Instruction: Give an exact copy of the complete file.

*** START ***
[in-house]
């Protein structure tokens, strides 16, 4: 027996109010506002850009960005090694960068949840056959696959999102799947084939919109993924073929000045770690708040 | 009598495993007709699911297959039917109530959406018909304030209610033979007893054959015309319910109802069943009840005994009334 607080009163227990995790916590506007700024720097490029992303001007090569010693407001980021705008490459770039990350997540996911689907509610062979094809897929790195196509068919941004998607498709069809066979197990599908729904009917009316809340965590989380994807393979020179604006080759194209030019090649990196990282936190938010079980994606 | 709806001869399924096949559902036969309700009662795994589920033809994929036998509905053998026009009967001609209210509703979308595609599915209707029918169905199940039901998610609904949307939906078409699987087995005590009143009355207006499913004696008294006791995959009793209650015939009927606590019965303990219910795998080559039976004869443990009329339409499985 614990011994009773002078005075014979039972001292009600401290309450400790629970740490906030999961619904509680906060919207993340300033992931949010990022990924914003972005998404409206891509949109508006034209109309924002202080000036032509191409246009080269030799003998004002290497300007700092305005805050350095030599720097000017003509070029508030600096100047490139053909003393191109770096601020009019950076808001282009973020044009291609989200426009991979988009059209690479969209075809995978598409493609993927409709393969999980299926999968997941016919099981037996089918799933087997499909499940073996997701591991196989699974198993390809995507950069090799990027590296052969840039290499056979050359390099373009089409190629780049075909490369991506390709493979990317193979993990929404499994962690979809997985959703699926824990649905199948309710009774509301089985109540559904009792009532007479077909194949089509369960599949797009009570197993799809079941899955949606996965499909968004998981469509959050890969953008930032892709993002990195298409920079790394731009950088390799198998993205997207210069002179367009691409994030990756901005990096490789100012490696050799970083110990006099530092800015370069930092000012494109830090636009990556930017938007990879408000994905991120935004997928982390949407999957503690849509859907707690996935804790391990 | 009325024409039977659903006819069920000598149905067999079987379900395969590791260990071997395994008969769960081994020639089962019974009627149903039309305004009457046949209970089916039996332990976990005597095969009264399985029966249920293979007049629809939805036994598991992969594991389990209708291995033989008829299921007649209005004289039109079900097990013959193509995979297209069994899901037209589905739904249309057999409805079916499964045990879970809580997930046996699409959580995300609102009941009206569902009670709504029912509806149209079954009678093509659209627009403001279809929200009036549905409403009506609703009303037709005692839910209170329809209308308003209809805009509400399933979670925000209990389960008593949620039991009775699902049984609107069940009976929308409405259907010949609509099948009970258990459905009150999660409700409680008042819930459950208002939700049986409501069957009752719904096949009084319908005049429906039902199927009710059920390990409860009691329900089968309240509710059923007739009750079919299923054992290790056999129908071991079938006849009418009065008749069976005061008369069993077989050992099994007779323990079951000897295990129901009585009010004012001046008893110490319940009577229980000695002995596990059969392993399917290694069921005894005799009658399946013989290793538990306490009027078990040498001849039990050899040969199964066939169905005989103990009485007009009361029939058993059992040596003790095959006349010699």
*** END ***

[in-house]
């Protein structure tokens, strides 16, 4: 027996109010506002850009960005090694960068949840056959696959999102799947084939919109993924073929000045770690708040 | 009598495993007709699911297959039917109530959406018909304030209610033979007893054959015309319910109802069943009840005994009334 607080009163227990995790916590506007700024720097490029992303001007090569010693407001980021705008490459770039990350997540996911689907509610062979094809897929790195196509068919941004998607498709069809066979197990599908729904009917009316809340965590989380994807393979020179604006080759194209030019090649990196990282936190938010079980994606 | 709806001869399924096949559902036969309700009662795994589920033809994929036998509905053998026009009967001609209210509703979308595609599915209707029918169905199940039901998610609904949307939906078409699987087995005590009143009355207006499913004696008294006791995959009793209650015939009927606590019965303990219910795998080559039976004869443990009329339409499985 614990011994009773002078005075014979039972001292009600401290309450400790629970740490906030999961619904509680906060919207993340300033992931949010990022990924914003972005998404409206891509949109508006034209109309924002202080000036032509191409246009080269030799003998004002290497300007700092305005805050350095030599720097000017003509070029508030600096100047490139053909003393191109770096601020009019950076808001282009973020044009291609989200426009991979988009059209690479969209075809995978598409493609993927409709393969999980299926999968997941016919099981037996089918799933087997499909499940073996997701591991196989699974198993390809995507950069090799990027590296052969840039290499056979050359390099373009089409190629780049075909490369991506390709493979990317193979993990929404499994962690979809997985959703699926824990649905199948309710009774509301089985109540559904009792009532007479077909194949089509369960599949797009009570197993799809079941899955949606996965499909968004998981469509959050890969953008930032892709993002990195298409920079790394731009950088390799198998993205997207210069002179367009691409994030990756901005990096490789100012490696050799970083110990006099530092800015370069930092000012494109830090636009990556930017938007990879408000994905991120935004997928982390949407999957503690849509859907707690996935804790391990 | 009325024409039977659903006819069920000598149905067999079987379900395969590791260990071997395994008969769960081994020639089962019974009627149903039309305004009457046949209970089916039996332990976990005597095969009264399985029966249920293979007049629809939805036994598991992969594991389990209708291995033989008829299921007649209005004289039109079900097990013959193509995979297209069994899901037209589905739904249309057999409805079916499964045990879970809580997930046996699409959580995300609102009941009206569902009670709504029912509806149209079954009678093509659209627009403001279809929200009036549905409403009506609703009303037709005692839910209170329809209308308003209809805009509400399933979670925000209990389960008593949620039991009775699902049984609107069940009976929308409405259907010949609509099948009970258990459905009150999660409700409680008042819930459950208002939700049986409501069957009752719904096949009084319908005049429906039902199927009710059920390990409860009691329900089968309240509710059923007739009750079919299923054992290790056999129908071991079938006849009418009065008749069976005061008369069993077989050992099994007779323990079951000897295990129901009585009010004012001046008893110490319940009577229980000695002995596990059969392993399917290694069921005894005799009658399946013989290793538990306490009027078990040498001849039990050899040969199964066939169905005989103990009485007009009361029939058993059992040596003790095959006349010699």